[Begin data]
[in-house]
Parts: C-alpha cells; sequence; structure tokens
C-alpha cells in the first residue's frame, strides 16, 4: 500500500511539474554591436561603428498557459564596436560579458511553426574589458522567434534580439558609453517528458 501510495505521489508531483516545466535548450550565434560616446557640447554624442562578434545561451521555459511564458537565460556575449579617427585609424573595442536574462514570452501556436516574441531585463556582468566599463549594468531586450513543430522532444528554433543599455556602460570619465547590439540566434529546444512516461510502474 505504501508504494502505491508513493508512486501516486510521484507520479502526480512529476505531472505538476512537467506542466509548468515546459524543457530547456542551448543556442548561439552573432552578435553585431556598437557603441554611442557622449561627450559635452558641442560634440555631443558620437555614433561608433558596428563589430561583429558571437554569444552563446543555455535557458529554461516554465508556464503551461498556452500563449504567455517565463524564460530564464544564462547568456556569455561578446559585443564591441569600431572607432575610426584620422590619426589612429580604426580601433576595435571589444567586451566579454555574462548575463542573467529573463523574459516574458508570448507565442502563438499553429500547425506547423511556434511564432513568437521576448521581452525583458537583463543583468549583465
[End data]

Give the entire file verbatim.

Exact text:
[in-house]
Parts: C-alpha cells; sequence; structure tokens
C-alpha cells in the first residue's frame, strides 16, 4: 500500500511539474554591436561603428498557459564596436560579458511553426574589458522567434534580439558609453517528458 501510495505521489508531483516545466535548450550565434560616446557640447554624442562578434545561451521555459511564458537565460556575449579617427585609424573595442536574462514570452501556436516574441531585463556582468566599463549594468531586450513543430522532444528554433543599455556602460570619465547590439540566434529546444512516461510502474 505504501508504494502505491508513493508512486501516486510521484507520479502526480512529476505531472505538476512537467506542466509548468515546459524543457530547456542551448543556442548561439552573432552578435553585431556598437557603441554611442557622449561627450559635452558641442560634440555631443558620437555614433561608433558596428563589430561583429558571437554569444552563446543555455535557458529554461516554465508556464503551461498556452500563449504567455517565463524564460530564464544564462547568456556569455561578446559585443564591441569600431572607432575610426584620422590619426589612429580604426580601433576595435571589444567586451566579454555574462548575463542573467529573463523574459516574458508570448507565442502563438499553429500547425506547423511556434511564432513568437521576448521581452525583458537583463543583468549583465